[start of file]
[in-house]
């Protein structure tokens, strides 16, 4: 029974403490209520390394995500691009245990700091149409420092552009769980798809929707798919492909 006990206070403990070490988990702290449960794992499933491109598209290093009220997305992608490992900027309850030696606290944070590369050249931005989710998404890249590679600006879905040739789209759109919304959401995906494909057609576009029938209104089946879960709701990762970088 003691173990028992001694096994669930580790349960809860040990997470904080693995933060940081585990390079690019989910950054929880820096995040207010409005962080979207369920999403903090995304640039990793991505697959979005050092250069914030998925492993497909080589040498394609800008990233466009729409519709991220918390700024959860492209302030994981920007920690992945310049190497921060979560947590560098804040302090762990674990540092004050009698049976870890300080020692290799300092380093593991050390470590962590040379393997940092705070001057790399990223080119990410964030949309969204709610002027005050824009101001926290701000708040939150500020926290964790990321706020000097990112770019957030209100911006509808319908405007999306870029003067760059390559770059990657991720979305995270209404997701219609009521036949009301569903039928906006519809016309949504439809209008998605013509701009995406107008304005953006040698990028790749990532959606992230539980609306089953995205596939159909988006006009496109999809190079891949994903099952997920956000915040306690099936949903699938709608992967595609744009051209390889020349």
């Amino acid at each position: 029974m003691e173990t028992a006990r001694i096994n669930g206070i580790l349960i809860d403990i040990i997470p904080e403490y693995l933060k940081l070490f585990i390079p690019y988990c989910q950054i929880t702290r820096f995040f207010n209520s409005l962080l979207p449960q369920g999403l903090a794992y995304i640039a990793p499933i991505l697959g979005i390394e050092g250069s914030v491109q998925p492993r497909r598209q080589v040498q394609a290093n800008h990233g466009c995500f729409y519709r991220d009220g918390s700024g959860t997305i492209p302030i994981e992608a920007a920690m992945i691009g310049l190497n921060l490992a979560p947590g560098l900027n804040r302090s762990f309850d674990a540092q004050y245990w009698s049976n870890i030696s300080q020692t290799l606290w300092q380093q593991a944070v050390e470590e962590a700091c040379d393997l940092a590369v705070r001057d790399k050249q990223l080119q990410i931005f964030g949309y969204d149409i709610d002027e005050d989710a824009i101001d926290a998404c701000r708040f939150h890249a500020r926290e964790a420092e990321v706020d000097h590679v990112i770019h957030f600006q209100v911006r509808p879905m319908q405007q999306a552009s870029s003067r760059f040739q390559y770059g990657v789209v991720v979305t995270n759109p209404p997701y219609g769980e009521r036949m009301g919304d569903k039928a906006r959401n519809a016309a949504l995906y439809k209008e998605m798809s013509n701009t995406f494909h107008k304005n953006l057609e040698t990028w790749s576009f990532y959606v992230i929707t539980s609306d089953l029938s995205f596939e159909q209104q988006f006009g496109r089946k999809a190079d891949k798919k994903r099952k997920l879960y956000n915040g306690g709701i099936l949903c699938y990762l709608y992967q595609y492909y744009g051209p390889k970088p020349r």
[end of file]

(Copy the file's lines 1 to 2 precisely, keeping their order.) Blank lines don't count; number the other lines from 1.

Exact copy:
[in-house]
């Protein structure tokens, strides 16, 4: 029974403490209520390394995500691009245990700091149409420092552009769980798809929707798919492909 006990206070403990070490988990702290449960794992499933491109598209290093009220997305992608490992900027309850030696606290944070590369050249931005989710998404890249590679600006879905040739789209759109919304959401995906494909057609576009029938209104089946879960709701990762970088 003691173990028992001694096994669930580790349960809860040990997470904080693995933060940081585990390079690019989910950054929880820096995040207010409005962080979207369920999403903090995304640039990793991505697959979005050092250069914030998925492993497909080589040498394609800008990233466009729409519709991220918390700024959860492209302030994981920007920690992945310049190497921060979560947590560098804040302090762990674990540092004050009698049976870890300080020692290799300092380093593991050390470590962590040379393997940092705070001057790399990223080119990410964030949309969204709610002027005050824009101001926290701000708040939150500020926290964790990321706020000097990112770019957030209100911006509808319908405007999306870029003067760059390559770059990657991720979305995270209404997701219609009521036949009301569903039928906006519809016309949504439809209008998605013509701009995406107008304005953006040698990028790749990532959606992230539980609306089953995205596939159909988006006009496109999809190079891949994903099952997920956000915040306690099936949903699938709608992967595609744009051209390889020349």